Now you’re ready to face the day, Mom.
And I think making your own homemade foundation powder makeup might even give you a bit of bragging rights at the playground today.
Q & A
Q: What kind of coverage does this provide?
A: This foundation powder will provide a light to moderate coverage. If you’re looking for heavy coverage, this powder isn’t for you, at least not as a solo makeup product. Personally, I’m currently using Beauty Counter’s Tint Skin in Linen. Tint Skin is by far the best “more natural,” store-bought liquid foundation I’ve found, and I’ve tried quite a few over the past few years. I’ve also used Pacifica Multi-Mineral BB Cream, which can be found at Target and health food stores, in the past with good success. You can also use this foundation powder without a liquid foundation for a lighter coverage.
Q: This doesn’t stick to my face. Help!
A: I guarantee I’ve made countless jars of the powder (around one jar a month), and I haven’t ever had this issue. Truthfully, I’m not sure why a few people have sticking issues. Listed above in the ingredients are the actual brands I use to make this powder. I’d recommend buying ingredients that are high quality and very fine. Since I’m not in your kitchen (or bathroom) making this with you, I simply don’t know why the powder didn’t stick. I’d recommend wiping your face with a damp cloth to see if any powder stuck to your face. It may be that you are experiencing the difference between heavy, cake-like, store-bought powder and homemade, light powder. A few other questions to ask: did you wash your face and then apply this powder? Is your face greasy, did it just sink in? What kind of application tool did you use-powder brush, finger, washcloth? (I recommend a powder brush.) It shouldn’t roll-off your face, there should be stick. You can find my video tutorial for making homemade foundation powder, here.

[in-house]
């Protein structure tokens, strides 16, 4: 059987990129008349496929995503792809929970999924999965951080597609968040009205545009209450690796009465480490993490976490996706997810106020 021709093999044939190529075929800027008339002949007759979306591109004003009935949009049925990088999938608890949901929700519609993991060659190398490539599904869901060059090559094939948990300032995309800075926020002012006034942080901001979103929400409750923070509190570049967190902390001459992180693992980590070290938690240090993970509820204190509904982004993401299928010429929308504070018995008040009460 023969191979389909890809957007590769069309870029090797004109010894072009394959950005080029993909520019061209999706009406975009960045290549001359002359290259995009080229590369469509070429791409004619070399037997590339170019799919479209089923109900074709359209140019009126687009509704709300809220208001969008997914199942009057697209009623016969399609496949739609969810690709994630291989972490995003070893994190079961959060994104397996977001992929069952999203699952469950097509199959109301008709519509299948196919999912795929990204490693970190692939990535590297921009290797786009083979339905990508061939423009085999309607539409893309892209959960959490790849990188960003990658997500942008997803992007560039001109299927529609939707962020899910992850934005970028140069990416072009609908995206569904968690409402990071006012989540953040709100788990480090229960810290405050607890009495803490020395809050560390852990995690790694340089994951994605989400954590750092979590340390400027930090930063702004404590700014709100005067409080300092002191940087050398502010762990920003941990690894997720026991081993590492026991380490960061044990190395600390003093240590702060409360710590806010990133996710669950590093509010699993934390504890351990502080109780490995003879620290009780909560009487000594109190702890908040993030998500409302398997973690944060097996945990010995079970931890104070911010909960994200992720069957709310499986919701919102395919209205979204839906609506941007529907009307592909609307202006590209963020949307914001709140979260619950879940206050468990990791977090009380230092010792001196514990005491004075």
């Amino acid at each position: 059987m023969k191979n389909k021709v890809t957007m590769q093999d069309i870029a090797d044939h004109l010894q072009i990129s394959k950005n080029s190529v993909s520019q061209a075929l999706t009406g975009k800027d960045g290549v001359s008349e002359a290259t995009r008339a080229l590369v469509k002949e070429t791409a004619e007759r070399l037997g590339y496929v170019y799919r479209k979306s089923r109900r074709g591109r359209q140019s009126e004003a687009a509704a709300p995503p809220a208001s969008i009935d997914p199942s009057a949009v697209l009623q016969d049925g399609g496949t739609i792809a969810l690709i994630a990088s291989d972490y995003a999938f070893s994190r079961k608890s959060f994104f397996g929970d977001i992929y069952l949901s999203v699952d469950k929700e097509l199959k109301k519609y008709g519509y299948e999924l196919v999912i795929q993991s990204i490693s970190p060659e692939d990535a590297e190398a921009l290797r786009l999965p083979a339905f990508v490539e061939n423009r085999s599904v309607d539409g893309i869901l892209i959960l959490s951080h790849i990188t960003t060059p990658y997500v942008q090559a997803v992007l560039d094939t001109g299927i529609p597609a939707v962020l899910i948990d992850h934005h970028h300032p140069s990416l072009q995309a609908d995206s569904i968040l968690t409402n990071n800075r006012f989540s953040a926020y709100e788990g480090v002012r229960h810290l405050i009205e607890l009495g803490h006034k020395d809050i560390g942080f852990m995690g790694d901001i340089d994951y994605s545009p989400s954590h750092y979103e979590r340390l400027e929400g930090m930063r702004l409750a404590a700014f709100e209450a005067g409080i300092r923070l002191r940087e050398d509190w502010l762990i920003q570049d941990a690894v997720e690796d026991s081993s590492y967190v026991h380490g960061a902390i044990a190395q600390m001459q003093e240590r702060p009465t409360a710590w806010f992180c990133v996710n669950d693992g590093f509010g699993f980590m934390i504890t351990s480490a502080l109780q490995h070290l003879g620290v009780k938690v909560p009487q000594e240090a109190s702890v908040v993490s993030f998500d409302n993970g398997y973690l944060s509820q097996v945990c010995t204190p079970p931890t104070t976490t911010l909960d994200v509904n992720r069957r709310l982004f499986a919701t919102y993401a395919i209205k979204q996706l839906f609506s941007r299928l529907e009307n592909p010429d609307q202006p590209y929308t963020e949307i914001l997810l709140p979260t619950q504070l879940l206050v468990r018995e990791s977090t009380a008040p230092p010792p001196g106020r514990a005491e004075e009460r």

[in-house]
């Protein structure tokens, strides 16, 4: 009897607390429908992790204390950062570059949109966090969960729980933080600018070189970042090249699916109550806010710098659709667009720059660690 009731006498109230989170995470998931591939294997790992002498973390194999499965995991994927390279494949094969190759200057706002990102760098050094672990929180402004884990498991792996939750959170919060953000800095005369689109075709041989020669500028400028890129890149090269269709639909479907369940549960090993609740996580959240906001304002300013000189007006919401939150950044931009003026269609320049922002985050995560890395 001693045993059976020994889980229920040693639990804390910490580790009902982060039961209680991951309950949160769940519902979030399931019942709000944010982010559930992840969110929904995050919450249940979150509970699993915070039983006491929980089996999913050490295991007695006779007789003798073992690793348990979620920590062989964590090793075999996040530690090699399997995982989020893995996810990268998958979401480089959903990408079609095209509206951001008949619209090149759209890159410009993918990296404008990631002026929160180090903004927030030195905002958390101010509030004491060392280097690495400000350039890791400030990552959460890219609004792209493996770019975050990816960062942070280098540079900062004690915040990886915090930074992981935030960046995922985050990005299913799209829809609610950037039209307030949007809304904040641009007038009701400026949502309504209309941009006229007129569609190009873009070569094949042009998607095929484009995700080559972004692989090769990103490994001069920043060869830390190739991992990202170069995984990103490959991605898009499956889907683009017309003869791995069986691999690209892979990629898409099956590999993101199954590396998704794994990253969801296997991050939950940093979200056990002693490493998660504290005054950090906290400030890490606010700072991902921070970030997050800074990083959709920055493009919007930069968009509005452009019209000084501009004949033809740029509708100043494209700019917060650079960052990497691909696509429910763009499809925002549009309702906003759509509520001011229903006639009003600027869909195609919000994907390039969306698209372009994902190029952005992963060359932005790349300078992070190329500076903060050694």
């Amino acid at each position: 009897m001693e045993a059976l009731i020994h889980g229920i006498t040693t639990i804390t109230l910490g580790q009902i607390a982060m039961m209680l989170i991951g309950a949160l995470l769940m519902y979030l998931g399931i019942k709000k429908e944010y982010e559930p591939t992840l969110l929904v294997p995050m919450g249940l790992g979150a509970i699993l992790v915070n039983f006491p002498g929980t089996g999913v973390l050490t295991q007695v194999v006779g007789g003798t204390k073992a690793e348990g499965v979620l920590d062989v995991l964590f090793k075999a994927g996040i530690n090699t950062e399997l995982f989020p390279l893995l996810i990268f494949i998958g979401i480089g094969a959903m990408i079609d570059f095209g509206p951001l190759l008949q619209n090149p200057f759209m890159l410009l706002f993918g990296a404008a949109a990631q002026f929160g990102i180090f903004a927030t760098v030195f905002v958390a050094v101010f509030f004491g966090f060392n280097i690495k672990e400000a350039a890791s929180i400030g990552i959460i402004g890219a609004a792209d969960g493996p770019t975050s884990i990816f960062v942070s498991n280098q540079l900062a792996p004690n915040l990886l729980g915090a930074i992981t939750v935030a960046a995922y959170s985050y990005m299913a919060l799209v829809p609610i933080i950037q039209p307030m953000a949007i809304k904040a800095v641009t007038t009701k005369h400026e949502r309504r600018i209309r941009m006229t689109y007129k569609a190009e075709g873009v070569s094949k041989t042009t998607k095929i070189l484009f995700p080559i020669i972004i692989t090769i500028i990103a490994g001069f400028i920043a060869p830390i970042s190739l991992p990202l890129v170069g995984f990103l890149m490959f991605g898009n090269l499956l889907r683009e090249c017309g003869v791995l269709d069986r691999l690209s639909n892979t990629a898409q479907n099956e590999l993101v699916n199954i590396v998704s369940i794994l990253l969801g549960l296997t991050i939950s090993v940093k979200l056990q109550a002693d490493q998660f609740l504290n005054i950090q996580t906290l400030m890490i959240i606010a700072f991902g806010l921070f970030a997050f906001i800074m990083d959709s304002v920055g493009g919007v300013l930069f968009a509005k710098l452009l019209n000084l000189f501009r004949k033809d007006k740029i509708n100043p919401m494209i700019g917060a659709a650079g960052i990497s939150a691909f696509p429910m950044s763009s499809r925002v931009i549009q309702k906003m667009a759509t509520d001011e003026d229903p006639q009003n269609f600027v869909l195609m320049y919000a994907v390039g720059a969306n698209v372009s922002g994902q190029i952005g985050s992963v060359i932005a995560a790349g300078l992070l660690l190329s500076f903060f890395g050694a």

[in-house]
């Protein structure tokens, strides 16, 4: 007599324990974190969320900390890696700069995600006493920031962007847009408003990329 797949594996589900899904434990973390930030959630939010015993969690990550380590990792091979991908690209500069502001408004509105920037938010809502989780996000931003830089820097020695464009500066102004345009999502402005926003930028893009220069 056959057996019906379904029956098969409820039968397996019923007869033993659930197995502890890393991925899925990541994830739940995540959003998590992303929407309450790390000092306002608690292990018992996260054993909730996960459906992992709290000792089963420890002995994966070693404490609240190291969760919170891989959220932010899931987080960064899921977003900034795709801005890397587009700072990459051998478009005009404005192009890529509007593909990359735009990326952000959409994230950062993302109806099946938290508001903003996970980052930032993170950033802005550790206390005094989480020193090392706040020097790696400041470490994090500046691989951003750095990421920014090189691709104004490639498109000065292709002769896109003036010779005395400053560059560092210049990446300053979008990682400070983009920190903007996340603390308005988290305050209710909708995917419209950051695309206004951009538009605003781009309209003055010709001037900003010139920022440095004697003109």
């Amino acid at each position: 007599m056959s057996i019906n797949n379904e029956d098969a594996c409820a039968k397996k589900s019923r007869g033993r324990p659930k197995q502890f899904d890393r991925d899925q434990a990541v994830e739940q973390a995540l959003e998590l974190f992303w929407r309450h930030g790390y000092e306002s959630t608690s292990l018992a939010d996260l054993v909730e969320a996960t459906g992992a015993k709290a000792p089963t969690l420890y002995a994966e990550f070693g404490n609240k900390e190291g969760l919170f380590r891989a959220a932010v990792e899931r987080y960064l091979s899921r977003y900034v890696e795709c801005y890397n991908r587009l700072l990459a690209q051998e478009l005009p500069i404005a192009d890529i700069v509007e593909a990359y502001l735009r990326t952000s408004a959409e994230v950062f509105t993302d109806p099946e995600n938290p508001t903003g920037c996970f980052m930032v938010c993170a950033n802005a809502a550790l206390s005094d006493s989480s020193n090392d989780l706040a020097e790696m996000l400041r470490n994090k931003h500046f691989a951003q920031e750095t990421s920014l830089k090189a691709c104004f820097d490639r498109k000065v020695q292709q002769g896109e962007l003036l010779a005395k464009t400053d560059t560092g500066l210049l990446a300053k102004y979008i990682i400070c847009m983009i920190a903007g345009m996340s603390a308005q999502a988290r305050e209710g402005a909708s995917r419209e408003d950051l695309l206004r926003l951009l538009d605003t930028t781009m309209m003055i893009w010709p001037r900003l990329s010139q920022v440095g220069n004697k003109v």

Q: Does the cinnamon irritate your skin?
A: No, it doesn’t. This recipe calls for very little cinnamon compared to the main ingredients. The ratio is very low. Cinnamon can cause skin irritation, if you are worried, leave it out, or test a small amount. I would not suggest applying cinnamon directly to your face without a mixture like this foundation. Cinnamon is actually beneficial for your skin and helps heal, particularly with blackheads. I feel more comfortable applying a small amount of cinnamon found in this powder than the chemicals in store-bought powder.
Q: If I don’t like it, did I waste my money?